The Hot Start
The dog is placed on a long line, and the handler takes a tactical position outside the door of the room we are going to search. The handler holds the dog by the collar. The decoy is already in the room. The handler gives an alert command to place the dog in an aggressive mood, and when the decoy hears the dog alert, he makes some agitation at the door to draw the dog to the room (note the sequence of alert first, then agitation). The handler then gives the command to apprehend and releases the dog into the room, allowing the line to slide through his hands. Once the dog makes contact, proper line work is done to set the grip, as well as to encourage the dog to adjust full into the grip and push the decoy. The handler keeps his tactical position and then extracts the dog and decoy through the doorway for a release or tactical removal. The dog is removed and heeled away around the corner so the decoy can go back into the room. Then the exercise is repeated with the decoy being in a different place in the room. Do four or five repetitions, changing the decoy’s placement to encourage a good search pattern. I like to set up the reward system of decoy placement as follows: (1) doorway, (2) along the wall adjoining the doorway, (3) corner, (4) far corner, (5) opposite side of the doorway. Think of this exercise as similar to making good hide placement in detection training. The decoy placement will draw the dog to search without blowing through doorways too quickly. By limiting the dog to one room initially, the dog will learn the habit of searching each room completely. As the training progresses to actual hiding places later, the dog learns to check these productive areas thoroughly.
Multiple repetitions should be made. I suggest changing the angle of entry so the dog gets used to starting from either side of a doorway. If you have a room with multiple entry-ways, that’s great; you can start the dog from different angles into the room. Keep the search simple and do not ask for an alert yet, just work on the start using quick rewards. You can alter general variables such as floor surfaces and the degree of illumination in the room, for example.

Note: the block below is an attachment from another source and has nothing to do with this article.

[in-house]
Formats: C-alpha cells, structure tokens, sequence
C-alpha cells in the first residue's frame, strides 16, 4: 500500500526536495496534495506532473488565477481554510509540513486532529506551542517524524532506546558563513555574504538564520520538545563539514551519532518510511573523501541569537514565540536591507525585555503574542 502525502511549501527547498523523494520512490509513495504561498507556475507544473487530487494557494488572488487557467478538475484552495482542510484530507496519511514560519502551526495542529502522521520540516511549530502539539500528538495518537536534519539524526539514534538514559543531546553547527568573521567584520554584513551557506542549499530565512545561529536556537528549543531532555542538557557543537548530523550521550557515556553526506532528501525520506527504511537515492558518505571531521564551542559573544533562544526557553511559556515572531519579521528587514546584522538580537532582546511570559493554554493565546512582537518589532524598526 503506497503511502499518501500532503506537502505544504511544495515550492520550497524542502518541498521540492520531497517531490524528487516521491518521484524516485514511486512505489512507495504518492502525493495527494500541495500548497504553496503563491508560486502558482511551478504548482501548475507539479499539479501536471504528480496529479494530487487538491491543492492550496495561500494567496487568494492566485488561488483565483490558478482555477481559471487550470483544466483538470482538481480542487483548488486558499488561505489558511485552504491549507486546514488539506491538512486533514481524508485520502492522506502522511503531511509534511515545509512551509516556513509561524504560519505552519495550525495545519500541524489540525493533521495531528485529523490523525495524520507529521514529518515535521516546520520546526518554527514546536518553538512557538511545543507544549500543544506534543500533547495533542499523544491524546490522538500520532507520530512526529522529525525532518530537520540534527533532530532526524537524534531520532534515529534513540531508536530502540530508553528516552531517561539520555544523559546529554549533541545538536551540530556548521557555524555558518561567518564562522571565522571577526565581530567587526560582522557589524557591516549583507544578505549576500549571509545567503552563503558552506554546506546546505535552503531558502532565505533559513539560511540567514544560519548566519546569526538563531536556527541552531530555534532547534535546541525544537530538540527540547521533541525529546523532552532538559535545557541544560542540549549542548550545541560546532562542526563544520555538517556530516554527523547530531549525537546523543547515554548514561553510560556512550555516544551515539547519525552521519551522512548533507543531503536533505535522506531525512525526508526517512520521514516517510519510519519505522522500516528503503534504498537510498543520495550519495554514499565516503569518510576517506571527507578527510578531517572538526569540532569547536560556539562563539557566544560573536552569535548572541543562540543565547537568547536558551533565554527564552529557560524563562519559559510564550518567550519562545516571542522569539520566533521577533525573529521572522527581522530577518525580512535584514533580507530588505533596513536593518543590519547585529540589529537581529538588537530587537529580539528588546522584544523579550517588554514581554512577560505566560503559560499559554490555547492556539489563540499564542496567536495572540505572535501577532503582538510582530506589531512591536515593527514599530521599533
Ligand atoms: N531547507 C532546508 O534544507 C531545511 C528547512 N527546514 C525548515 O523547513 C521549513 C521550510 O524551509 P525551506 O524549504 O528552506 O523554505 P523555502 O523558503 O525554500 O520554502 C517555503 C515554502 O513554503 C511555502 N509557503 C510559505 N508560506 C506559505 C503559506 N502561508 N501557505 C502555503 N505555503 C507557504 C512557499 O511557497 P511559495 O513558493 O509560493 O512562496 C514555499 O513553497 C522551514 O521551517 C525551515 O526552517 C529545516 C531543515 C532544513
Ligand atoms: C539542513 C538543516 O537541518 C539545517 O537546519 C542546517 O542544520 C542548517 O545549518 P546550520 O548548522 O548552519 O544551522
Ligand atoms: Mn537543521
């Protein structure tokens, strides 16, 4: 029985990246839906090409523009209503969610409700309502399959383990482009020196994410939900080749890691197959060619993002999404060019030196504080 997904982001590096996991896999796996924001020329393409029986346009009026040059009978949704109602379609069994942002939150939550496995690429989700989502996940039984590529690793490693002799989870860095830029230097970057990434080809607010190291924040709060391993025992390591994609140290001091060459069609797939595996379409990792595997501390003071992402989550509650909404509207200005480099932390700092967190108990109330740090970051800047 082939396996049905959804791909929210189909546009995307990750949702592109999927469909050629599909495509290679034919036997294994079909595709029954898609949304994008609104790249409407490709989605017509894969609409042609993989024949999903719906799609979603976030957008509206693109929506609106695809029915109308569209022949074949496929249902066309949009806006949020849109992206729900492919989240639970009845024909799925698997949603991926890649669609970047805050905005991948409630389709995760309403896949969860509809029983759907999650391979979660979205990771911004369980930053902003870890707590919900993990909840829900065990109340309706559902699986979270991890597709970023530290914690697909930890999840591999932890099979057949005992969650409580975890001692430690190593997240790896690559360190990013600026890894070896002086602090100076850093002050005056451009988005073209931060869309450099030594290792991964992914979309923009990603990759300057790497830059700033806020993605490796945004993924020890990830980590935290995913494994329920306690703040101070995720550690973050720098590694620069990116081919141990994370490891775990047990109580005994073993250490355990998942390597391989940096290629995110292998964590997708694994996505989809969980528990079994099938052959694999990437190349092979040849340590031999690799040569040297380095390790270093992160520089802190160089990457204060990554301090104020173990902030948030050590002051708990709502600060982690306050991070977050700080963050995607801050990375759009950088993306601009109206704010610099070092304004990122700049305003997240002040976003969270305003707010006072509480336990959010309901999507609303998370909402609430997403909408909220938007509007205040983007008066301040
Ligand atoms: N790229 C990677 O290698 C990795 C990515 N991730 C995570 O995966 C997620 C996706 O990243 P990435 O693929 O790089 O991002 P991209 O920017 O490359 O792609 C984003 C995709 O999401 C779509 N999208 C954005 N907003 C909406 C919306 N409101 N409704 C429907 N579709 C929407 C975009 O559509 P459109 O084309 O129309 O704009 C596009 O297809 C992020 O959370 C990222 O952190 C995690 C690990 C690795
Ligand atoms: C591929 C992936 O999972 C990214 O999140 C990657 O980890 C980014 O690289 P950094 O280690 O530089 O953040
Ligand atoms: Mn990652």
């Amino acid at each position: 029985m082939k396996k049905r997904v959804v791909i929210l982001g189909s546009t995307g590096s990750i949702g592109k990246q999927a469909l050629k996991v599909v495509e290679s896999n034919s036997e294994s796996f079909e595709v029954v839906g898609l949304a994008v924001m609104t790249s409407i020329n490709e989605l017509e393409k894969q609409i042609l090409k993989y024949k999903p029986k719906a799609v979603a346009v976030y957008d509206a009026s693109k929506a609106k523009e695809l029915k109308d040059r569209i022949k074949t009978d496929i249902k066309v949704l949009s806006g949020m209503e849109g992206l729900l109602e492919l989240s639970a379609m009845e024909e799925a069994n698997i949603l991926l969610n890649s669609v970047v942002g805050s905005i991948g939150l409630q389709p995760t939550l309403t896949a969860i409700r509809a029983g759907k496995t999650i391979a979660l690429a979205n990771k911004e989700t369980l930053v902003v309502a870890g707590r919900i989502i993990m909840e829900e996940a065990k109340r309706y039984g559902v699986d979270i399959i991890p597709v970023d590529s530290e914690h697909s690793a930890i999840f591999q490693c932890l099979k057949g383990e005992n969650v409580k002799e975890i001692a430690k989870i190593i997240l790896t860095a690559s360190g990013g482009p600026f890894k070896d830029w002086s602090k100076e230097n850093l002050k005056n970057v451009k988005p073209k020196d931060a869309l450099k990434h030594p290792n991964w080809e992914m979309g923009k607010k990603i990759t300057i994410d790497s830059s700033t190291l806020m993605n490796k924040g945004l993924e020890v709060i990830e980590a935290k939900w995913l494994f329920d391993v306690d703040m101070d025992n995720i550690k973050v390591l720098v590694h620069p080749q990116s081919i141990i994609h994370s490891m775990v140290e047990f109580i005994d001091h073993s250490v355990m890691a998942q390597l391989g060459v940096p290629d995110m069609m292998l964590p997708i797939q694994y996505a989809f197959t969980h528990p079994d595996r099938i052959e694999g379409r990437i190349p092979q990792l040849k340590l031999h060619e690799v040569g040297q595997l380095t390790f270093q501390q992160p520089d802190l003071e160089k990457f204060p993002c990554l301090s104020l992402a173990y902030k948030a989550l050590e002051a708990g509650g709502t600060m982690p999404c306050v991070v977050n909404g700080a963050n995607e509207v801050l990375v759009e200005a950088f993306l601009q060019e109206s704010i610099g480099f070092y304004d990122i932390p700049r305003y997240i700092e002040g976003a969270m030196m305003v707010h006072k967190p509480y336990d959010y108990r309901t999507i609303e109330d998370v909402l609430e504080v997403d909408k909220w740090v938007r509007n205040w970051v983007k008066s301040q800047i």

The Warm Start
Once the dog seems to be clear on the hot start to make entry and completes a simple search of the room for a reward grip, it’s time to move to what we call the warm start. The warm start is the mechanism by which we systematically fade out the cue of the agitation to impel the dog to make entry and search.
The dog is placed in the usual tactical position outside of the door. The alert is given, and some minimal agitation is given in response to the dog’s alert. But instead of releasing the dog into the room, the dog is praised for his alert and quickly taken away from the setup position and walked away from the room, out of sight of the doorway he will enter in a few seconds. Initially this break is only about 30 seconds, or just enough time to walk away and come back. Once the dog is returned to the tactical position, the alert is given again, but this time there is no further agitation from the decoy. Once the dog alerts, the handler releases the dog into the room for a quick reward. For the first few warm searches, give the dog a quick reward bite right around the doorway so a rapid association is made from setting up and being released into the room without hearing the agitation.